would introduce legislation for a referendum next month, with a plan to pass it at holyrood by the end of the year, and of course the most meaty part of the speech was to do with strategy, the strategy to build a consensus around independence for scotland. 0urjob now is to get support for independence surging and make sure i'io independence surging and make sure no westminster government can ever stand in the way of scotland's right to choose. applause conference, conference, iam applause conference, conference, i am setting out today our strategy to win our country's independence. we must recognise that these are different times and new circumstances. this isn't a re—running of 2014. the uk that existed then does not exist any more. our approach must be
different. we should not enter this campaign thinking of people as no voters or yes voters, remainers or leavers, but as fellow citizens who all want the best for ourselves, our families, and for scotland's future. applause we must acknowledge the ties of family and friendship across the uk and to step up to the challenge of answering people's questions. is so tipping they had to the change in strategy, she wants to build consensus in strategy, she wants to build consensus going forward, she talked ofa consensus going forward, she talked of a citizens' assembly for people to talk about the idea of what kind of scotland they wanted to be, and she announced the biggest campaign, she announced the biggest campaign, she said, on the economics of independence, a plan and a proposal to send to house in scotland, all
2.4 million of them, a leaflet on the economics of independence this summer. the economics of independence this summer. she was speaking to the converted in the hole behind me this afternoon, but unawareness from the leader of the snp, nicola sturgeon, that she has to build a broader base in favour of independence, not least of course because the government at westminster says they won't grant another referendum on independence, but nicola sturgeon believes, i think, that if she can build a consensus think, that if she can build a consensus in favour of independence, they will have no option but to grant that referendum. lorna gordon, thank you very much. spain is holding its third general election in four years. the election was called by the socialist prime minister, pedro sanchez, in february after catalan separatists joined rightwing parties in rejecting his government's budget. for the first time since the end of the franco era in 1975, a far—right party, vox, is among the main contenders.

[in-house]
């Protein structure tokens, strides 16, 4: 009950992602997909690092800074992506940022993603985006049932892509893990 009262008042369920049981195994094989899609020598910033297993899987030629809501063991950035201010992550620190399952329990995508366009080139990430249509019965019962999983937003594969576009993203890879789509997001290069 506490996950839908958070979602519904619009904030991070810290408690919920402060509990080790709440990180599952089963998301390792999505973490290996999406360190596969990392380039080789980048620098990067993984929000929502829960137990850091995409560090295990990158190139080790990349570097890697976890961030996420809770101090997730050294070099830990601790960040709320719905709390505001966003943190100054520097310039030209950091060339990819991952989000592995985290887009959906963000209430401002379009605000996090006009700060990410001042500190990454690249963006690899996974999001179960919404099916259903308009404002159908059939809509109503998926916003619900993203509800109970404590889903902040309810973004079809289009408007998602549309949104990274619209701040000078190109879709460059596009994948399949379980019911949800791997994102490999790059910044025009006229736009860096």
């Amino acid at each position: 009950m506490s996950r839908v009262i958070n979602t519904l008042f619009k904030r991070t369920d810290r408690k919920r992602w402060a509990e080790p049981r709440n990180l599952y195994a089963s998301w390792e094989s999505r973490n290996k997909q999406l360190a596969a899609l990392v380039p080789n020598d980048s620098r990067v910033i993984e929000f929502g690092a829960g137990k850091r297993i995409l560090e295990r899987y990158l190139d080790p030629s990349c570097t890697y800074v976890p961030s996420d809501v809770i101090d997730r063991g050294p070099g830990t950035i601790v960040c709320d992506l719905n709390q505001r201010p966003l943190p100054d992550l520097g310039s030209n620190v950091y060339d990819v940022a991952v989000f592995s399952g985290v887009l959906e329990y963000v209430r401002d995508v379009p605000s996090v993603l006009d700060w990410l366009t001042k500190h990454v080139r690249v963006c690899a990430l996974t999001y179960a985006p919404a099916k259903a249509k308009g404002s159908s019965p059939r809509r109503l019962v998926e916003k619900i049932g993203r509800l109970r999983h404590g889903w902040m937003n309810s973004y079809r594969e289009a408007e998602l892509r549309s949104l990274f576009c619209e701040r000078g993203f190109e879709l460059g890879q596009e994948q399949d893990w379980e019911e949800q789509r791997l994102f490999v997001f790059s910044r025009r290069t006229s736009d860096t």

let's cross live to madrid. tim willcox is outside the spanish parliament there for us, tame, as i said, a third election injust five yea rs, said, a third election injust five years, and it doesn't seem to be much confidence it will give a very clear result any more than the last three dead. no, ithink clear result any more than the last three dead. no, i think that is the fea rful three dead. no, i think that is the fearful spaniards, and indeed probably for europe as well, because we might return to the status quo ante, as it were, no single party is expected to get a majority, they need 176 seats at the congress to get a majority, so whoever gets the largest number, the polls predicting it will be pedro sanchez, leader of